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China is leading opposition to a push by the United States and other major powers for India to join the main club of countries controlling access to sensitive nuclear technology, diplomats said on Thursday as the group discussed India's membership bid. (Source: Times of India)

What are the reasons (both official and unstated-real) for China's opposition to India's membership in Nuclear Suppliers Group (NSG)?

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Relations between contemporary China and India have been characterised by border disputes, resulting in three military conflicts — the Sino-Indian War of 1962, the Chola incident in 1967, and the 1987 Sino-Indian skirmish ( here). Although since the late 1980s, both countries have successfully reignited diplomatic and economic ties, there are several hurdles for India and the PRC to overcome:

  • India faces trade imbalance heavily in favour of China.
  • The two countries failed to resolve their border dispute.
  • India remains wary about China's strong strategic bilateral relations with Pakistan.
  • China has expressed concerns about Indian military and economic activities in the disputed South China Sea, here.
  • China remains wary about India's bilateral relations with the US.

    (India wants to use US power in competition with China. On the other hand US, (that see China as a rival), gains benefits from China-India conflict).

The last point together with a point in the question that says "a push by the United States and other major powers", can be the main reason of China's opposition.

  • While I do not see anything wrong in the points that you state, I fail to see how that explains China position (unless you want to state that China wants to be a nuissance to India in every possible aspect). – SJuan76 Jun 14 '16 at 22:18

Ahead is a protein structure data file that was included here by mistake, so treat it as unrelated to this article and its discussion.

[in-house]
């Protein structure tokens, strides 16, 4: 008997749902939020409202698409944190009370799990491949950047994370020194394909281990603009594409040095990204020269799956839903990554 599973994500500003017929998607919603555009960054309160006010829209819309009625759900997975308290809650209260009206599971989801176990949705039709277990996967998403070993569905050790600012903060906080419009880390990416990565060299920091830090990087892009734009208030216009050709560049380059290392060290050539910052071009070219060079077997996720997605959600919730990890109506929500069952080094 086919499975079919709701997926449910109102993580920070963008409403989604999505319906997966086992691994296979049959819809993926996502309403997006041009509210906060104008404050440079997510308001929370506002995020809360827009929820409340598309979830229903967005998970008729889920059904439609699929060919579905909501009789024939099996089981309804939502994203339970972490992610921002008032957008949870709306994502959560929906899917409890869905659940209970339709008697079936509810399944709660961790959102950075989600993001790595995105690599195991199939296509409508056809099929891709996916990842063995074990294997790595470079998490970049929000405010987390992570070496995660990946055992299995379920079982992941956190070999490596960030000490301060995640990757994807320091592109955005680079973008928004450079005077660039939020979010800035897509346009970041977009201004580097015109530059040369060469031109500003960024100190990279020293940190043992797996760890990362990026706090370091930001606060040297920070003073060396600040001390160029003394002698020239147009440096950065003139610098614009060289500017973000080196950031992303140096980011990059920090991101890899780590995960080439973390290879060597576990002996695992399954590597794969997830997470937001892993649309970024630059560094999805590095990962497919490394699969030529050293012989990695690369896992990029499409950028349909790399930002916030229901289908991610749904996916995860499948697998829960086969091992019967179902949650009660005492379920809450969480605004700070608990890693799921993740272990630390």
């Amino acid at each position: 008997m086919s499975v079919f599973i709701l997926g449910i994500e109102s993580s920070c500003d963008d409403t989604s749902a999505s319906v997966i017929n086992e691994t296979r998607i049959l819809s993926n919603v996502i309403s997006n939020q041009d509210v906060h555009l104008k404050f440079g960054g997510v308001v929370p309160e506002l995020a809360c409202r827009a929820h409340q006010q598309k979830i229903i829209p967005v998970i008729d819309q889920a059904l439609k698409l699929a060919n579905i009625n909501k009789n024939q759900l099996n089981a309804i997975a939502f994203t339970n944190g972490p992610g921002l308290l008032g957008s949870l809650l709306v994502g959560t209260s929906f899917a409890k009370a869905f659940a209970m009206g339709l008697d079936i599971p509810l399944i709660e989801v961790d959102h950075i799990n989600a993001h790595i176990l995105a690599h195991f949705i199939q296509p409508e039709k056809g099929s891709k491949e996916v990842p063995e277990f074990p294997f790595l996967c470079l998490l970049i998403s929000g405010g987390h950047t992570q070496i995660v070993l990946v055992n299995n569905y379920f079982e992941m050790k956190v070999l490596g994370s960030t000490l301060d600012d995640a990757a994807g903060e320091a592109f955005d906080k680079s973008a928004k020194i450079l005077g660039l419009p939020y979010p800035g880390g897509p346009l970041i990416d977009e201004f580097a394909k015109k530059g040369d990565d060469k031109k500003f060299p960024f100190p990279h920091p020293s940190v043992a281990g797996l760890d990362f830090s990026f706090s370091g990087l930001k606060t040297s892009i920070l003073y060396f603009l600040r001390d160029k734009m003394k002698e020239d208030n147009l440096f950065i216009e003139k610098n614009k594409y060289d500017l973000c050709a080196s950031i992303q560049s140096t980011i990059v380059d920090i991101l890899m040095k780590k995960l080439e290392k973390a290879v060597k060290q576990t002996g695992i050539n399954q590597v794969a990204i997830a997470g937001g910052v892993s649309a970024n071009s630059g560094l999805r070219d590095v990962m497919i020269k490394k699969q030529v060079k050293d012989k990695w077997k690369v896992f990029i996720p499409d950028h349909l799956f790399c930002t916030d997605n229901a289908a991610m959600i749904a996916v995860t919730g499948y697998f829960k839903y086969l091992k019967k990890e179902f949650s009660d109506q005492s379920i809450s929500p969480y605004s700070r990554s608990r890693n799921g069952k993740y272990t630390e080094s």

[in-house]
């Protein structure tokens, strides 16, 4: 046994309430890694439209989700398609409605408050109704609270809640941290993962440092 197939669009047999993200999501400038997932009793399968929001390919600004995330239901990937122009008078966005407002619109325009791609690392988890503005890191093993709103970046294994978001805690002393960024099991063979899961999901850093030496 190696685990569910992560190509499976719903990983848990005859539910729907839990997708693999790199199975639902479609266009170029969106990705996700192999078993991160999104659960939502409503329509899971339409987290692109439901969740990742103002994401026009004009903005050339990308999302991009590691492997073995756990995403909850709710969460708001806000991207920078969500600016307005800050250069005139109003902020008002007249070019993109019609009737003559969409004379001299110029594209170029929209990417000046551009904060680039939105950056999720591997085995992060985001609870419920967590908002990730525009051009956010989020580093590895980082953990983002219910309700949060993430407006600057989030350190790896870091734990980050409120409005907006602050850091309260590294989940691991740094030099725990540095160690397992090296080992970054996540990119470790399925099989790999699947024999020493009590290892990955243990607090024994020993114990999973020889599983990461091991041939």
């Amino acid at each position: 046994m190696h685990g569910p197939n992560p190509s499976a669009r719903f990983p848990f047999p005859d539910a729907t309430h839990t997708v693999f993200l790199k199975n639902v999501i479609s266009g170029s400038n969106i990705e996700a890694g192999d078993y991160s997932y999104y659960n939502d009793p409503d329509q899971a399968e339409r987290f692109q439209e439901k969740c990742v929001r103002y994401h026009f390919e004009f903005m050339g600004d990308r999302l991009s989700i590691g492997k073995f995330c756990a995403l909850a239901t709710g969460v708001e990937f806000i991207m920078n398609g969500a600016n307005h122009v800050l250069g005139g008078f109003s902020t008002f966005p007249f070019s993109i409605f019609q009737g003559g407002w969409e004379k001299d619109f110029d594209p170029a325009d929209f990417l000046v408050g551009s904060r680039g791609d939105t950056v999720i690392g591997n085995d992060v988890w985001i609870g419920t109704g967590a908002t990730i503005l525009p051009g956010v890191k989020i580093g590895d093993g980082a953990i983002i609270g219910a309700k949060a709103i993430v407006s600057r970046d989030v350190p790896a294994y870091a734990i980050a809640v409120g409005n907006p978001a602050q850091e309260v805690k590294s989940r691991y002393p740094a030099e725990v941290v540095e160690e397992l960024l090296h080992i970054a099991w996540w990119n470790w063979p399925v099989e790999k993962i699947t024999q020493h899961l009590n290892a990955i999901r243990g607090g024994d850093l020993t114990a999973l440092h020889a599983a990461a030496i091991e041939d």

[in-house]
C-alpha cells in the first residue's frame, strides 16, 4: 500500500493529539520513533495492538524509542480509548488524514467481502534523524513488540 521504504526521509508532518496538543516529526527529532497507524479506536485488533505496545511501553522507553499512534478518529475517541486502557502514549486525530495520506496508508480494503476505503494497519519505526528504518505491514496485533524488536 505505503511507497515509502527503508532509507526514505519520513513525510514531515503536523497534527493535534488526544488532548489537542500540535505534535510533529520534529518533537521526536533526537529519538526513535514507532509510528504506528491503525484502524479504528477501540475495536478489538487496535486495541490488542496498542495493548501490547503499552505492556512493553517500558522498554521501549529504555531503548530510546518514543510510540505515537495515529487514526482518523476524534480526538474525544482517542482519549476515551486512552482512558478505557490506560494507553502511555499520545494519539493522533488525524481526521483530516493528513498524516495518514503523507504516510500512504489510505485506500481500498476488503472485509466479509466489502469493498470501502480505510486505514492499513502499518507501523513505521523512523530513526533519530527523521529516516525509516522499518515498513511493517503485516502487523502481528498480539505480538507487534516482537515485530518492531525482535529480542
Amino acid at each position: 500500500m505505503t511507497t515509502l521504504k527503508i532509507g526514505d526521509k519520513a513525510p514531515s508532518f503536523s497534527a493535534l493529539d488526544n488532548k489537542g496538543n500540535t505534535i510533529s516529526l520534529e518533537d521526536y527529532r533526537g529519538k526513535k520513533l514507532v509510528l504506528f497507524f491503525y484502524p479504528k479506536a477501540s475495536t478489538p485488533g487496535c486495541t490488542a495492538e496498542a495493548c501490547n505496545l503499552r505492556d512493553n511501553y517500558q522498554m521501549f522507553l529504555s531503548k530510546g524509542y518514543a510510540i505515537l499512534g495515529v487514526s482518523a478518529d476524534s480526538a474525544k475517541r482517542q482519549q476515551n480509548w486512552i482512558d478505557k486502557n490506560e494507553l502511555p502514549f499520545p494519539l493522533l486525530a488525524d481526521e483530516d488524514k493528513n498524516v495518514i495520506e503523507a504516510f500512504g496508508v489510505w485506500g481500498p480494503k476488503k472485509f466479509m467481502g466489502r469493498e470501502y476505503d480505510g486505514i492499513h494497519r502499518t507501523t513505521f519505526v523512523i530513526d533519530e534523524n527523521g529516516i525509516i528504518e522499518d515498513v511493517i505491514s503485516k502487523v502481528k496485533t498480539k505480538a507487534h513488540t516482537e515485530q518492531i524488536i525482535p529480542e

• Yes, they are rivals in different blocks of power. e.g. consider China-Russia and US-India. Or consider China-Pakistan relations; in this relation hostility of Pakistan-India has an important role. Now US want bold India against china (as US does in Taiwan case). and China want India to be weaken (as China does in Taiwan case). – user 1 Jun 15 '16 at 6:43
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China is not opposed to Indian entry per se. China is simply adhering to rules sketched out by NSG to become a member. India follows some of them conventionally but stays clear from legally binding provisions.

According to The Diplomat:

Where the United States and other supporting members have called for India’s inclusion based on New Delhi’s non-proliferation track record and the U.S.-India civil nuclear accord, China has made the NPT signature (or lack thereof) its central argument to scuttle India’s entry. Beijing has claimed that a “compulsory” requirement for NSG membership is that “the NSG members must be signatories to the NPT.”

Chinese state run Global Times noted:

Since its foundation in 1975, all NSG members shall be NPT signatories. This has become the primary principle of the organization. Now India wants to be the first exception to join the NSG without signing the NPT. It is morally legitimate for China and other members to upset India's proposal in defense of principles...

...US backing adds the biggest impetus to India's ambition. By cozying up to India, Washington's India policy actually serves the purpose of containing China.

..China's action [blocking NSG inclusion of India] is based on international norms, but India's reaction seems to indicate that their national interests can override principles recognized by the world.

(Emphasis mine)

What's more important is that NSG's decision requires consensus from all parties. So it is failure of Indian diplomacy and India supporting bloc in NSG (comprising Stats of mercantile interests including USA, UK, France, Australia) to convince China and other dissenting members as well.

It is interesting to note that when France was granted membership to NSG it was not a signatory to NPT. (Source)

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China is currently under sanction from the West which means even though China is a member of NSG, China doesn't have access to the Western technologies. Becoming a member of NSG will pave the way for India to receive the Western technology.

Another reason is Pakistan. Pakistan is lobbying among NSG member allies (e.g. China, Turkey, Italy) to give them access to NSG if India gets the access. Apparently, China is a strong advocate in favor of an equal access to NSG.

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